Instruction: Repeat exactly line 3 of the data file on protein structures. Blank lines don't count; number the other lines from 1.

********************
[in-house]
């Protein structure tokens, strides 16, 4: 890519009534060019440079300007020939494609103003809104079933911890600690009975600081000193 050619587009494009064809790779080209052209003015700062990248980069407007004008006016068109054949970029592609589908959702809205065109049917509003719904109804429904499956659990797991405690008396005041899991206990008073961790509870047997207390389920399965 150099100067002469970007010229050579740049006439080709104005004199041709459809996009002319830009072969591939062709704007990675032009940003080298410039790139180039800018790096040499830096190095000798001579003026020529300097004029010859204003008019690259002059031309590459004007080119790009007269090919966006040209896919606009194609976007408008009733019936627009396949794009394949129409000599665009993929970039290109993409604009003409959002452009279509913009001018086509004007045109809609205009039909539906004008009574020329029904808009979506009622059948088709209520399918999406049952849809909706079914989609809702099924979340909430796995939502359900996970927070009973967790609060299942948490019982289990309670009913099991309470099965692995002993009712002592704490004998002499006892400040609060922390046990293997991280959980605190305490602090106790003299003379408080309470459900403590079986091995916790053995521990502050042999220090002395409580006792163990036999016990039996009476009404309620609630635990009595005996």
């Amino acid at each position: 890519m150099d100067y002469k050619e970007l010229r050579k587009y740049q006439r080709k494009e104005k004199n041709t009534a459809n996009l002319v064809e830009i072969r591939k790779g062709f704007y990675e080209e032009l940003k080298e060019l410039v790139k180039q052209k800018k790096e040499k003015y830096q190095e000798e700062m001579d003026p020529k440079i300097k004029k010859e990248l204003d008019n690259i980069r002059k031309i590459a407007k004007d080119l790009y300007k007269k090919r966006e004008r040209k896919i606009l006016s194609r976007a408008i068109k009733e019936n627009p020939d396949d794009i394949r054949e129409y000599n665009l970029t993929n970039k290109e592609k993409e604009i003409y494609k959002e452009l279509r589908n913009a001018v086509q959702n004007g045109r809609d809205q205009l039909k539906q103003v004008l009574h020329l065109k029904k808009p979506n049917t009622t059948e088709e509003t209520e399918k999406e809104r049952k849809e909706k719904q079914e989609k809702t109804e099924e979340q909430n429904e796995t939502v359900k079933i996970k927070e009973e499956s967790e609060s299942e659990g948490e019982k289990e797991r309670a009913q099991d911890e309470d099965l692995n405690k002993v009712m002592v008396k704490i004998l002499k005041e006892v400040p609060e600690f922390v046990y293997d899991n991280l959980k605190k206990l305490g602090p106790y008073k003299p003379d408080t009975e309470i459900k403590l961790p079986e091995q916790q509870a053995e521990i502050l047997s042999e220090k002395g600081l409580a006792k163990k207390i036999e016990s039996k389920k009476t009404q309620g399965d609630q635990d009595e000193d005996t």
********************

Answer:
């Amino acid at each position: 890519m150099d100067y002469k050619e970007l010229r050579k587009y740049q006439r080709k494009e104005k004199n041709t009534a459809n996009l002319v064809e830009i072969r591939k790779g062709f704007y990675e080209e032009l940003k080298e060019l410039v790139k180039q052209k800018k790096e040499k003015y830096q190095e000798e700062m001579d003026p020529k440079i300097k004029k010859e990248l204003d008019n690259i980069r002059k031309i590459a407007k004007d080119l790009y300007k007269k090919r966006e004008r040209k896919i606009l006016s194609r976007a408008i068109k009733e019936n627009p020939d396949d794009i394949r054949e129409y000599n665009l970029t993929n970039k290109e592609k993409e604009i003409y494609k959002e452009l279509r589908n913009a001018v086509q959702n004007g045109r809609d809205q205009l039909k539906q103003v004008l009574h020329l065109k029904k808009p979506n049917t009622t059948e088709e509003t209520e399918k999406e809104r049952k849809e909706k719904q079914e989609k809702t109804e099924e979340q909430n429904e796995t939502v359900k079933i996970k927070e009973e499956s967790e609060s299942e659990g948490e019982k289990e797991r309670a009913q099991d911890e309470d099965l692995n405690k002993v009712m002592v008396k704490i004998l002499k005041e006892v400040p609060e600690f922390v046990y293997d899991n991280l959980k605190k206990l305490g602090p106790y008073k003299p003379d408080t009975e309470i459900k403590l961790p079986e091995q916790q509870a053995e521990i502050l047997s042999e220090k002395g600081l409580a006792k163990k207390i036999e016990s039996k389920k009476t009404q309620g399965d609630q635990d009595e000193d005996t």